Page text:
Inside: Is your child struggling with homework? Do you need homework help for kids? Are you desperate to learn homework tips? This is what your child’s teacher wishes parents knew about homework.
As an elementary school teacher, I spent years assigning homework to my students.
And then collecting it and grading it and adding stickers to it.
And now that I’m a mom, I’ve spent years helping my kids get their homework done, checking it, and reminding them to put it in their backpacks.
And while homework is not super fun for our kids or for us, and many parents truly despise homework, there are a few things teachers want you to know about homework.
Things all parents need to know about homework so you can help you kids better.
10 Things Your Child’s Teacher Really Needs You to Know About Homework So You Can Help Your Child at Home:
Do you want to know the secrets behind homework that every teacher wishes parents actually knew?
Here’s what your child’s teacher wants you to know:
1. Homework should be an easy review.
I don’t send home new skills for students to learn at home.
The homework I’ve sent is a review.
Maybe we learned it today in class, maybe we did it a few weeks ago and I want to make sure they don’t forget about it.
If it’s not easy, your kiddo is struggling a little with what we’re working on in class.
2. Homework is one way I communicate with you daily about how well your child is doing.
Because homework is what we’ve learned in class, if your child struggles with homework, they are struggling in class.
If they breeze through their homework, they understand what is being taught daily.
So if you have to help your child solve a math problem, they probably need extra adult help in class and may be struggling to understand what’s being taught.
3. Use the homework to ask your child specifics about what they’re learning.
Again, homework reflects what we’re learning in class.
So, if I send home a sheet about insects, ask your kids about insects.
If a math sheet comes home about money, that’s what we’re working on in class and start to count out your change with them.
Homework reinforces what we learn in class.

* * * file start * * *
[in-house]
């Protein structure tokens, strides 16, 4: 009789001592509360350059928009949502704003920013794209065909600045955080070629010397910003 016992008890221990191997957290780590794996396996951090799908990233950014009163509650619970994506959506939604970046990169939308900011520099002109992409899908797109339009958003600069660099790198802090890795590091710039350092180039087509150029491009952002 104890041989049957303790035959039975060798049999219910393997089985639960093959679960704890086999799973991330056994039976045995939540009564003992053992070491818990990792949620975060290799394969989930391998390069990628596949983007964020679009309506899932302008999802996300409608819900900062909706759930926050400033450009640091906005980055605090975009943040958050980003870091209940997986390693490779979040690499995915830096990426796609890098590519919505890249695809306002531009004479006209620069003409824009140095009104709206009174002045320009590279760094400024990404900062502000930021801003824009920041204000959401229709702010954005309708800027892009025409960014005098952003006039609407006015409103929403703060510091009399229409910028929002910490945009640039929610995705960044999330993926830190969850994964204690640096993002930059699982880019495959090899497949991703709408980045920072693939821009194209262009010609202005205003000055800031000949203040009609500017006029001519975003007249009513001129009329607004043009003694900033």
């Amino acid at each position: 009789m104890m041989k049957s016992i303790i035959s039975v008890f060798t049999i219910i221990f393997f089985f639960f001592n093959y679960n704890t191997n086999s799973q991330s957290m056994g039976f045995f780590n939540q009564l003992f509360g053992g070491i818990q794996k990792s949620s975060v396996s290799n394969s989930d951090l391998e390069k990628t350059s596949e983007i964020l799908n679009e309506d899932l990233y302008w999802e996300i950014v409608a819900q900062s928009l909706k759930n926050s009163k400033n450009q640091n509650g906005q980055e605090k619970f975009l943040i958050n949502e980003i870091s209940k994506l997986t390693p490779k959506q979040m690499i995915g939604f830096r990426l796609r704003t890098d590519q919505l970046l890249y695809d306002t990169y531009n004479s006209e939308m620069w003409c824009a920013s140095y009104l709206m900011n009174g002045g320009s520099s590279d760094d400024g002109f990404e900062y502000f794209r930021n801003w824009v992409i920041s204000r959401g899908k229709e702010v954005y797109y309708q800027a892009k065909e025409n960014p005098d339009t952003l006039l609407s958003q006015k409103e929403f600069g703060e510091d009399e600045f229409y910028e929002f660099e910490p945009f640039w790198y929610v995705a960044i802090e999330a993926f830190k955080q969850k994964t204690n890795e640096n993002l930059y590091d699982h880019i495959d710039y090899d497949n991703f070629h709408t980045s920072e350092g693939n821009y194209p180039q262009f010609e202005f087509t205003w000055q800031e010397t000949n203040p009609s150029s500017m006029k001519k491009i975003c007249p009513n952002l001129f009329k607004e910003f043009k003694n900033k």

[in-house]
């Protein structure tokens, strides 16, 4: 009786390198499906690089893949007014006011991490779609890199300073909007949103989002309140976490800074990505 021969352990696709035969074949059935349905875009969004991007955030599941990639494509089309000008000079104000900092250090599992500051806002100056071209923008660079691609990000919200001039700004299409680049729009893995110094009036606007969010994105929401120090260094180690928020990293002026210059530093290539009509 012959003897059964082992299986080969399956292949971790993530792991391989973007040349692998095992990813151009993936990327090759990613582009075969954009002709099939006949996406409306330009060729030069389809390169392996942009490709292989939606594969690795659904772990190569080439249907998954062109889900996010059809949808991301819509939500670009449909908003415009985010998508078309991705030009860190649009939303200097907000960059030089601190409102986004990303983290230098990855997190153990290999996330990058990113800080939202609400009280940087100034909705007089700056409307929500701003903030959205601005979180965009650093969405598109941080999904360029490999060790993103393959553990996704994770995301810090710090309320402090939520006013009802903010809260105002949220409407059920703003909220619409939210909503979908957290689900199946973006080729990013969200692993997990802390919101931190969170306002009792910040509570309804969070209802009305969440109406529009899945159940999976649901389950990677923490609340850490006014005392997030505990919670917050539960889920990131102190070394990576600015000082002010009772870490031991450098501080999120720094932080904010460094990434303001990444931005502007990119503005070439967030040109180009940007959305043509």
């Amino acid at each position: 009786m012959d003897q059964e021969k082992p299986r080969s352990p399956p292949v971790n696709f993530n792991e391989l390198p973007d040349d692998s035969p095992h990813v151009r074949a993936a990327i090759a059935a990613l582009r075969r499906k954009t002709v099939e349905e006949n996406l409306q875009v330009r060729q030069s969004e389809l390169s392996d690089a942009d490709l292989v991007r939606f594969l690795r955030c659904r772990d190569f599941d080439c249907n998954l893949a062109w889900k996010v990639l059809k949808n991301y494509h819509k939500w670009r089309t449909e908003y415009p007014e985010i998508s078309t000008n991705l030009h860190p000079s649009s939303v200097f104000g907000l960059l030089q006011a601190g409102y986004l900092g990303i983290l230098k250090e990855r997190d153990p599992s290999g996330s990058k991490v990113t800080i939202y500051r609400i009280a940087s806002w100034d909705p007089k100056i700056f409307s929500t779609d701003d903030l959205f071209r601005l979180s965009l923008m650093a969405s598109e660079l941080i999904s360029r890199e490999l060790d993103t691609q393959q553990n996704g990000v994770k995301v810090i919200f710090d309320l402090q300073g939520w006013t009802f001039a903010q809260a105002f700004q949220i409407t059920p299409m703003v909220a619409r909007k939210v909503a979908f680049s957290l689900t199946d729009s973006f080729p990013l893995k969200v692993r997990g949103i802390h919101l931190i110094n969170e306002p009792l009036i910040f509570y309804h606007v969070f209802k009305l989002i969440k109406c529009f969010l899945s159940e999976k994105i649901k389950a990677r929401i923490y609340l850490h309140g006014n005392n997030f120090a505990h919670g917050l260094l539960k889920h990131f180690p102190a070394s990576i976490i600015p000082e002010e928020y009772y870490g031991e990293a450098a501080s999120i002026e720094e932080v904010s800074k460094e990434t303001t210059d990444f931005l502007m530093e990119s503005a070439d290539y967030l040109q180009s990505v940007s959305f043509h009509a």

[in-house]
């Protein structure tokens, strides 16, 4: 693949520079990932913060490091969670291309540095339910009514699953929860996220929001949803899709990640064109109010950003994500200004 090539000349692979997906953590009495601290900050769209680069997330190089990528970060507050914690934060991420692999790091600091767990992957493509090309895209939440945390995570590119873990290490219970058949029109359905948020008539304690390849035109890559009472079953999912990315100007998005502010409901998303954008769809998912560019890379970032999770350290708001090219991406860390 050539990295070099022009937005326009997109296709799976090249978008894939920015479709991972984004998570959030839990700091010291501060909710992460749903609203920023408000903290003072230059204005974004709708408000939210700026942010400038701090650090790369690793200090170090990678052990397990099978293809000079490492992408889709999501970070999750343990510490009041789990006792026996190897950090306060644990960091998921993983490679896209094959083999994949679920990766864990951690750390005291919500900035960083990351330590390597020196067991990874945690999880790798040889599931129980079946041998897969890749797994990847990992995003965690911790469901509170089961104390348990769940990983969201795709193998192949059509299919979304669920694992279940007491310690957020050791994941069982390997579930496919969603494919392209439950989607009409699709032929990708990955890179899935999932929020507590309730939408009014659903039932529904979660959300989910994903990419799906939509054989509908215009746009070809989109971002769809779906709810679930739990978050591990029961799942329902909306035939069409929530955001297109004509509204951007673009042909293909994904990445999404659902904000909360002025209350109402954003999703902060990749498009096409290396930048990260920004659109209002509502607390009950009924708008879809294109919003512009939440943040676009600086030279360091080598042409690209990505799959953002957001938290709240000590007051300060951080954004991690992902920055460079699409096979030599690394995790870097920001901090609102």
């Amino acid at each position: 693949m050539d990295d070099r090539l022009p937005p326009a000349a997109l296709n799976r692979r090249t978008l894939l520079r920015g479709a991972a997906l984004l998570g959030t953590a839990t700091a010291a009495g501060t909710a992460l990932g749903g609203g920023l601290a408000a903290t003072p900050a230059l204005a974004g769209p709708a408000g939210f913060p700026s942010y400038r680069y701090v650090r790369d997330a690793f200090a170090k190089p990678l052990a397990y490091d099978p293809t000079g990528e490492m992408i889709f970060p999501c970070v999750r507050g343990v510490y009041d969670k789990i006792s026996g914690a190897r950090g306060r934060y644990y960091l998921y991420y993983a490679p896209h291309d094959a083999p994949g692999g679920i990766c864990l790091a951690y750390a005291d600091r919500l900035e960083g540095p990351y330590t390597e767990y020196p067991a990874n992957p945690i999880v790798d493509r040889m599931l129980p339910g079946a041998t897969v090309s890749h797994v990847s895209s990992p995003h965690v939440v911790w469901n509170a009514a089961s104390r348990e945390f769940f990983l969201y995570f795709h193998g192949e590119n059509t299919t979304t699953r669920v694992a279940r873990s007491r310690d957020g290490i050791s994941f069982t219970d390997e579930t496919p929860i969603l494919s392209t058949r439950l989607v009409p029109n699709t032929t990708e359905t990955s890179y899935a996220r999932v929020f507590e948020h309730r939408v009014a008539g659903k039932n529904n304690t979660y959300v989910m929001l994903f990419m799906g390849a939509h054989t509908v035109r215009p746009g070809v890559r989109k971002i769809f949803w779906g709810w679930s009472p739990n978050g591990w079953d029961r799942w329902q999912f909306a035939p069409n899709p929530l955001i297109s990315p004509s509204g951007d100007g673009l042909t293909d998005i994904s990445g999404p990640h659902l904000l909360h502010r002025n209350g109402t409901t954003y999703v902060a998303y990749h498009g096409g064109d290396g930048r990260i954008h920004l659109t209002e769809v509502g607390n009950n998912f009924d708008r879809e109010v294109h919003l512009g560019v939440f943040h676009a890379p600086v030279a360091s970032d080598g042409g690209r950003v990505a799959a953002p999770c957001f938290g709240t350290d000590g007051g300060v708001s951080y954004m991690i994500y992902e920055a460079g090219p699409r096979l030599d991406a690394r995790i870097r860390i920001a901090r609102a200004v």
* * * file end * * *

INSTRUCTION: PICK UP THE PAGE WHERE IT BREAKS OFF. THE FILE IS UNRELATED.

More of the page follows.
4. If your child is really struggling to finish their homework, contact me.
I don’t want homework to be a struggle.
I want it to be a quick reinforcer of what we’re learning, and then I want them to go play and spend time with their family.
If homework is a true hassle—they’re giving it their best effort and you’ve tried some tips and tricks to make it easier and it’s still ending in tears for you or for them—reach out to me.
We may be able to adjust the workload and get them the support they need sooner rather than later.
5. Turning in homework teaches students responsibility.
Homework is a simple way to teach responsibility to our students.
I assign work, they complete it, and they remember to turn it in.
The homework grade on their report card is really another responsibility grade.
In the early years of school, they’re going to need help to finish their assignments and put it in their backpack.
Practicing being responsible with their homework now sets them up to be both independent and responsible in middle and high school, college, and life.
6. Please don’t do their homework for them.
I know your kid’s handwriting.
I know if they can spell certain words.
Please don’t do their work for them since that defeats the whole purpose.
I expect to see age-appropriate writing, spelling, penmanship, and artwork.
When you do their work for them, it defeats the purpose.
Homework should not be adult-level perfect.
It does however, need to be your child’s best work.
7. But please check their work and go over it with them.
Check their work and their answers.
Help them change letter and number reversals.
Check their math problems and help them fix any mistakes.
Edit their writing with them and have them add in periods and capitals to their writing.
Not only does it show them that we’re all a team in their learning and that you value their school work, but it helps them learn the concepts faster.
8. We teach math differently than how we learned it when we were kids.
We’ve completely changed how we teach math with Common Core.
You’ve probably heard your kids say, “That’s not how my teacher showed me how to do it.”
To avoid confusing them and frustrating yourself, ask them to show you how they’ve learned it at school.
If they’re unsure or you need help with a specific type of problem, please reach out to me. I’m more than happy to explain it.
It might even make more sense to you than our “old school ways.”
9. The most important homework I send home is reading.
If I’ve assigned your child to read for 20-30 minutes, please, please don’t skip it or skimp on it.
As our kids learn to read in Kindergarten, 1st grade and 2nd grade, one on one reading time with an adult is invaluable.
I don’t have time in class to listen to every child read to me for 30 minutes…I maybe listen to them read for 5 minutes per day.
Kids who read at home excel much faster at school.
10: Know that I’m here to help your child succeed.
I’m clearly not in the teaching profession for the lucrative salary.
I’m here because I love to help children grow, learn, and succeed.
The days where kids “get it” and a concept “clicks” are my best teaching days.
Those are the days that keep me going.
I want students to become better learners and homework is just one tiny piece of that puzzle.
Please know I’m not trying to punish the kids or the parents with homework.